For some people the answer to holiday craziness is shopping ahead, while for others, it’s best to strictly limit the amount of time they spend thinking about presents and other preparations. If you’re the kind of person who doesn’t tend to get obsessive or worry too much, buying presents as you go can be a smart way to save time and money but for others it keeps the focus of the holidays on buying things and gifts and leads to a feeling of disappointment and even emptiness once all of the wrapping paper is thrown away.

Does shopping early for the holidays work for you or is it counterproductive?

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  • Slinky says:

    I craft most of my presents for Christmas, so I start right away in January. I make a plan and buy the supplies and then just work on things as I have time throughout the year. It helps that we do a name exchange so I only need two gifts each year. And something for my husband, which is usually bought closer to Christmas. With crafting stuff, you definitely want to start early, and you definitely want to pick your project with care so you don’t bite off more than you can chew. The holidays aren’t much fun when you don’t have time to do anything but work on gifts. All I have left for this year is most of a mitten that I’ve been procrastinating on.

  • If you’re a firm believer that time is money, then save time by shopping online. You probably can get most of your shopping done in one Saturday morning on Amazon.com. Far better than driving to the mall and dealing with the crowds!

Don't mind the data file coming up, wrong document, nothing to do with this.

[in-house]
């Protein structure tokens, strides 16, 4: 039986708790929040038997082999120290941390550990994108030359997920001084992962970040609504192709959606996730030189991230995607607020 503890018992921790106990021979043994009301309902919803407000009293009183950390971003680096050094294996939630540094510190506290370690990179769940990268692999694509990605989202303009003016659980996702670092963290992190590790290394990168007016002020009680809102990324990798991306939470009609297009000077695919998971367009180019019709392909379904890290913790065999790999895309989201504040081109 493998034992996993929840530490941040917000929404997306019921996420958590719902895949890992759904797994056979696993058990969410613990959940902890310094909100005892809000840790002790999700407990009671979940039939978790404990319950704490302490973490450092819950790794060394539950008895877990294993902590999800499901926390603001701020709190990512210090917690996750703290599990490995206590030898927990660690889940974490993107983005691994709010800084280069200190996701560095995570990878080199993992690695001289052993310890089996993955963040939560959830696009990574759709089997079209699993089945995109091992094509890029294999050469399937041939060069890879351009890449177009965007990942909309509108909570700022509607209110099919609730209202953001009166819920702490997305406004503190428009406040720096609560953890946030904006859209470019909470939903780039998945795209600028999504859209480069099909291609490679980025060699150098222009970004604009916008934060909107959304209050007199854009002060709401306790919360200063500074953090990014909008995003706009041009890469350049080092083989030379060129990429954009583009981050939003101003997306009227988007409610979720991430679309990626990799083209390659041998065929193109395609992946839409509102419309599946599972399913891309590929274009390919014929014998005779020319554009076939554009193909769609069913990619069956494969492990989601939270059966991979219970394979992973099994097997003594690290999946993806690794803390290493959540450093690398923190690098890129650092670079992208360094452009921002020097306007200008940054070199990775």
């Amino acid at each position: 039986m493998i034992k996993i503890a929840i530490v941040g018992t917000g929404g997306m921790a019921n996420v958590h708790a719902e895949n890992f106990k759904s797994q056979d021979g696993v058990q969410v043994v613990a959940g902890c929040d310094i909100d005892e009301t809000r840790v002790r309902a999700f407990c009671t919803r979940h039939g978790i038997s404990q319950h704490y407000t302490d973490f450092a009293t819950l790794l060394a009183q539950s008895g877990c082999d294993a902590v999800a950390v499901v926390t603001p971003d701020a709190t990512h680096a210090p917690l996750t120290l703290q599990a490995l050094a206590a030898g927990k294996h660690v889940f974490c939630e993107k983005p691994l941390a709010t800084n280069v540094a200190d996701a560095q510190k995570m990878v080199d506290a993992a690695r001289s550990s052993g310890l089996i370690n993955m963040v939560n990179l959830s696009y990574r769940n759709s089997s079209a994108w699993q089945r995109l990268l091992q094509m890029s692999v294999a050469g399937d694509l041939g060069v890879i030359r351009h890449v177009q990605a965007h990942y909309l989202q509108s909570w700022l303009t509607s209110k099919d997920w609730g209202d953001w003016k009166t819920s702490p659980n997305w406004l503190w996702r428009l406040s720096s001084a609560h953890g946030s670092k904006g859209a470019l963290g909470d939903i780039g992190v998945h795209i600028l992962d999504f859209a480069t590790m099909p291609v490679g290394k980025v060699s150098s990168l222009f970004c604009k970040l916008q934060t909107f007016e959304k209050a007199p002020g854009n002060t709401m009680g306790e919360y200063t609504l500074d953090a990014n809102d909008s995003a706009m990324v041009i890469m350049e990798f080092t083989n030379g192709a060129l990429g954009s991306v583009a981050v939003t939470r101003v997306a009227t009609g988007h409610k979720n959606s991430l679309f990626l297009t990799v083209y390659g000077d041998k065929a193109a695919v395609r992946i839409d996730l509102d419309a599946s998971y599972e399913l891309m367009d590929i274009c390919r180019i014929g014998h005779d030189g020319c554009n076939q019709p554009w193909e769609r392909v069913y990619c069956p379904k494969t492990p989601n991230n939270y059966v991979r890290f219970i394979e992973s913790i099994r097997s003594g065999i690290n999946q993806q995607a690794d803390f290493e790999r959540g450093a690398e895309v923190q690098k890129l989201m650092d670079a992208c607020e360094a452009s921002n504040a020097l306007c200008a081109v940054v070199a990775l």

• Emily says:

    We don’t have a lot of family around, and DS gets 3 gifts from us, so holiday shopping is a non-event.

  • Erin says:

    I do some early shopping and some ‘seasonal’ shopping. It really depends on peoples likes and dislike. My parents have become avid gardeners, birdwatchers & camping enthusiast in their retirement. If I want to get them something to use out of doors, the best time to shop for that and get great prices is at the end of the summer season. My Mom also collects Snowmen, so the best time to get her something she will like is after the previous christmas. This helps me stretch my budget, not add to it. One of the tricks is to store the gift where they are easy to see and remind yourself you’ve already bought things.

    I also find the ‘envelope’ method works well for keeping the gift spending down. When the envelope is empty I’m done buying….they you can even put the spent ones in a different pile or place. No list needed! If you decide to add someone, you have to put the gift money in the envelope, and remember to take the envelope with you. No envelope, no gift. At least not for Christmas anyway…if you decide to buy it as a birthday gift instead, I can’t be much help 😉

    It is about organizing and discipline, it’s about finding one for you that keeps you organized and on track.

    ~Erin